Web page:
It’s also a feature of how we work. I like to work spontaneously. The way I’d worked with Brad Wood, we’d have instruments laying around, and he or I would suggest something. And we’d say “Hey, that’s a good idea. Let’s try that!” So, with Scott, the stuff that made the album was the stuff where he and I sat in his studio and kind of created something from scratch. “Fantasize”, “Headache”, “Ride”, “Perfect World” – things like that were very spontaneous. He wrote parts and I wrote parts, and it was like being in a lab. The stuff that didn’t go well was when we had a bunch of hired musicians trying to play like a band for the big rock stuff.

The effect of having a child has been a big focus in recent coverage of Madonna. Do you think that change will have a similar impact on your creative life?

Very much so. It’s about, I suppose, people who are relatively self-centered in their 20s becoming part of the larger world and writing from that perspective. It’s also about coming to a point of equilibrium with yourself. There’s something about having a child that just nails you down to the earth really hard, and soars you way up into the sky. The feelings that you have are so beyond anything you thought you’d ever have – the love and the sense of awe at life. It’s very lofty in some senses. But at the same time, what it takes to raise a child and the lifestyle change – like when they throw a fit and there’s . . . all over the house – that’s really mundane, get-your-hands-dirty living. I feel a little more a part of life than I did before.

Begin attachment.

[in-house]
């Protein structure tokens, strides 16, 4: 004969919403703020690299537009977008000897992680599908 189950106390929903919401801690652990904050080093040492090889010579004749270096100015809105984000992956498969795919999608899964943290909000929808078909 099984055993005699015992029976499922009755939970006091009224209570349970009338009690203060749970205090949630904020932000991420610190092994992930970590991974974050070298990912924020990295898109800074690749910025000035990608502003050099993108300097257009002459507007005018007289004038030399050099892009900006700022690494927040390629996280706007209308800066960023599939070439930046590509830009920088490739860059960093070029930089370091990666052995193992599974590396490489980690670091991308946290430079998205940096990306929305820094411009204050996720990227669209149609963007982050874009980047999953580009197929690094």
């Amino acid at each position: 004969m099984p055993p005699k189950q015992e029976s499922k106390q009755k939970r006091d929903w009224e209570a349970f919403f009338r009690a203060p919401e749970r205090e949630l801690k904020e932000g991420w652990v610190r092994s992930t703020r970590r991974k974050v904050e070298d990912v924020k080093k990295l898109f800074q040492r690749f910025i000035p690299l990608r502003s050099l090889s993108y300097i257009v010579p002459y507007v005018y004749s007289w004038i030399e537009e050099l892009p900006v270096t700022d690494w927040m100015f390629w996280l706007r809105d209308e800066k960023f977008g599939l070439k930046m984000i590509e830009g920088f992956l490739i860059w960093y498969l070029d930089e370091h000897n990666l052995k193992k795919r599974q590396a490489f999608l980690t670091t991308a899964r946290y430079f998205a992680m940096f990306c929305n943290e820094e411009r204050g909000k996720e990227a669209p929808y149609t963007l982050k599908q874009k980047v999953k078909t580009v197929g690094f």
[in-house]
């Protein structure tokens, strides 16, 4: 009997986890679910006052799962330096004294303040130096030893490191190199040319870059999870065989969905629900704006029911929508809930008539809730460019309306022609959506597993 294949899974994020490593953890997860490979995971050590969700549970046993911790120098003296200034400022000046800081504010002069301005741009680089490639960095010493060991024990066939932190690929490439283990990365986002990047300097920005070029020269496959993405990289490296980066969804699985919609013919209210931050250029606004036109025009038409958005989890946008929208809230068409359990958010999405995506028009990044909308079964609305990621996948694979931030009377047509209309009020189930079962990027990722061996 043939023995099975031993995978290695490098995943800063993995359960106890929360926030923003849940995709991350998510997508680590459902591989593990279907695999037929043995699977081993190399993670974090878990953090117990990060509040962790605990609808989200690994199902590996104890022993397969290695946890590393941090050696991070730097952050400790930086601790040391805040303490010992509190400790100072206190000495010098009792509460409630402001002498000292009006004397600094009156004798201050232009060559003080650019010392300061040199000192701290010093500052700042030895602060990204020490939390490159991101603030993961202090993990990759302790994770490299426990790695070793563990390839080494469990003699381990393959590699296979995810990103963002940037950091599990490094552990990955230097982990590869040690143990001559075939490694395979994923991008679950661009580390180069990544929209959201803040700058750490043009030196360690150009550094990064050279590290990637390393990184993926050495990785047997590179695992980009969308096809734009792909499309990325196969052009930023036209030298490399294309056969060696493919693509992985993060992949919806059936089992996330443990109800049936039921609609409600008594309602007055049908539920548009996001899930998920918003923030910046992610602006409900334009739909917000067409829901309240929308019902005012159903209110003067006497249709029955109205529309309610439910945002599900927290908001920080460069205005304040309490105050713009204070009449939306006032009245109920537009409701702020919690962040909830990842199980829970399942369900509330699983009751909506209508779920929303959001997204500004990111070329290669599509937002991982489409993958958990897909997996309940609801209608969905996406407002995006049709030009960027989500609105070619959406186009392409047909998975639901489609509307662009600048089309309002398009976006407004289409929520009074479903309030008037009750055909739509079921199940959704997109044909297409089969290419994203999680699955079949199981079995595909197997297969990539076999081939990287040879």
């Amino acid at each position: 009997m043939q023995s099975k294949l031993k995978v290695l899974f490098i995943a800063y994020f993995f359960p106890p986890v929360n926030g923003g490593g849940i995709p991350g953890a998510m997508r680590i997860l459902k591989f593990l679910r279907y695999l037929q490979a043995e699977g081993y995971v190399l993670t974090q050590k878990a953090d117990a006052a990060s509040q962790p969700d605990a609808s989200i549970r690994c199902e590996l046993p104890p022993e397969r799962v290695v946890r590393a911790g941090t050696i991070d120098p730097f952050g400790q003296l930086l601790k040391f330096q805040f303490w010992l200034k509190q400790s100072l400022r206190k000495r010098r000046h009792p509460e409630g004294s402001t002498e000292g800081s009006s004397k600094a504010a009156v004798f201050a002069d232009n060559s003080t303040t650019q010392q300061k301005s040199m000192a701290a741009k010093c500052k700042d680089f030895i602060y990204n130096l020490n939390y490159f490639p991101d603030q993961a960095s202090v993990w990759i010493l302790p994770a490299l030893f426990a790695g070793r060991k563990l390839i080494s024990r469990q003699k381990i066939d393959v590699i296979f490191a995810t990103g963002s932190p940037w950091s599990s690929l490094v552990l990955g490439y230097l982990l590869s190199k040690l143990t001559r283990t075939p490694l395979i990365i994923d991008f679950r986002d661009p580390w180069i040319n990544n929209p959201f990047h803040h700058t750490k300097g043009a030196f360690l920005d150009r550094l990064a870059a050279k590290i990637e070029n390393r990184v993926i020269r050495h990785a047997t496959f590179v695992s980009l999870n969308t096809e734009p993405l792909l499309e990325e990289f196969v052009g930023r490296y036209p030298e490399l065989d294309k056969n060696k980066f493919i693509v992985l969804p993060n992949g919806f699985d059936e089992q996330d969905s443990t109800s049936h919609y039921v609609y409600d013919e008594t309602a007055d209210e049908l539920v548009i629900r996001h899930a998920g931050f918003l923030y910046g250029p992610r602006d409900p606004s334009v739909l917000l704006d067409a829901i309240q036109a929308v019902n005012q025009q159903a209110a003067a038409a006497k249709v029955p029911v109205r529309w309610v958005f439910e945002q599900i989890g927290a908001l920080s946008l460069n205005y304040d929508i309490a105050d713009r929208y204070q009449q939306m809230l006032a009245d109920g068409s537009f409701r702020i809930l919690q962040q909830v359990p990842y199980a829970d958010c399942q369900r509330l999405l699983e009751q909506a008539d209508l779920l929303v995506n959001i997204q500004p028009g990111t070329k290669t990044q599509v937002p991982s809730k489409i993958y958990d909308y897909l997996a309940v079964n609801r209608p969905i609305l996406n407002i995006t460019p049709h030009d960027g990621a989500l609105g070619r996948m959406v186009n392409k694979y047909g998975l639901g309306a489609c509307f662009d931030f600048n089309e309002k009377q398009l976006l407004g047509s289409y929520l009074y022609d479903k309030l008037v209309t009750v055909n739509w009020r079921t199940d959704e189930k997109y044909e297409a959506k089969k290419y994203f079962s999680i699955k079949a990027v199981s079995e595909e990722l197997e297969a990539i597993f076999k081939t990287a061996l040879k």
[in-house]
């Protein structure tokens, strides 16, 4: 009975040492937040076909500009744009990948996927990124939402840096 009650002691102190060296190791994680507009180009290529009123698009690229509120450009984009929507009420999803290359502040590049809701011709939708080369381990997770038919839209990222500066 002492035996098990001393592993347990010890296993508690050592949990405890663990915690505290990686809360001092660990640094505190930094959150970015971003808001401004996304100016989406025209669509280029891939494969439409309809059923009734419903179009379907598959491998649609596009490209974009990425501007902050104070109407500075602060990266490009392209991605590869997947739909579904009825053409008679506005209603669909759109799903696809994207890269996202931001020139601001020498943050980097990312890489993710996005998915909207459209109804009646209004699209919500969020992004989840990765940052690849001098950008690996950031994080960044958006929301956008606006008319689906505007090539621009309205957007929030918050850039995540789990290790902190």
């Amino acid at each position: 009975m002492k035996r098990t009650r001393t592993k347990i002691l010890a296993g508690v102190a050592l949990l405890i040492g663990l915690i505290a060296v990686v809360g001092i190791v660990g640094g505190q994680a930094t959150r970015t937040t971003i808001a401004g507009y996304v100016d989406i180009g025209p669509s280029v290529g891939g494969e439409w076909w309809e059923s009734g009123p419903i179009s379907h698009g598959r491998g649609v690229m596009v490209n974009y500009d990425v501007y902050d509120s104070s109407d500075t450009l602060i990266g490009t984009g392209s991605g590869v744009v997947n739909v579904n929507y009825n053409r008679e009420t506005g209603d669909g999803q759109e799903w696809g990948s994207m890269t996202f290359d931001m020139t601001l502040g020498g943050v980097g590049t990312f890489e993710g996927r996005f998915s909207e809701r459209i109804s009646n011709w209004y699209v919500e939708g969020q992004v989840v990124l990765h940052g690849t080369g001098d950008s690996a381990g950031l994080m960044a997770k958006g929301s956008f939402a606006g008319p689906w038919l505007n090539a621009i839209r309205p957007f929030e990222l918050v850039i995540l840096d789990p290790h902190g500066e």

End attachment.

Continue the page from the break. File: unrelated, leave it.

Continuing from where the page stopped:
Rather than being detached and intellectualizing what you saw?

Yeah, I think kids that grow up and go to private schools and are supported in using their brain analytically – that’s not the real world. And there’s a kind of self-centeredness in that. And you don’t really realize that all those people were getting paid to pay attention to you.

Has all the rock-crit deconstruction applied to your work struck you as so much blather, or do you write with a mind to the kind of theorizing you know you’ll encounter?

I definitely don’t write with that in mind. I don’t want to go too witchy on you, but it really does feel like you’re channeling, like the song comes to you already written. It’s almost like you’re dreaming while you’re awake – there’s something of a shaman in them. And I really like that my shaman, or my muse, has an eye for the mundane details of life. There are humorous and completely banal details in my songs because they’re also archetypal. So that’s the mystery for me.

But because I have a superanalytical mind, I also enjoy the fact that people who are intelligent look at my songs and find something to think about.

You told the writer Lorraine Ali that you like to “evoke a reaction that unsettles people without actually shoving anything down their throat.” Which is certainly what your new single “Johnny Feelgood” does. Why this approach?

I think it’s just the way I am. It’s a playful thing, but it’s also that I grew up in an environment that valued covering stuff up and making appearances as perfect as possible. And so I always used songwriting as a way to go up to my room and say what I really thought was going on. And it just became a habit.

By Marty Hughley
Portland Oregonian, September 25, 1998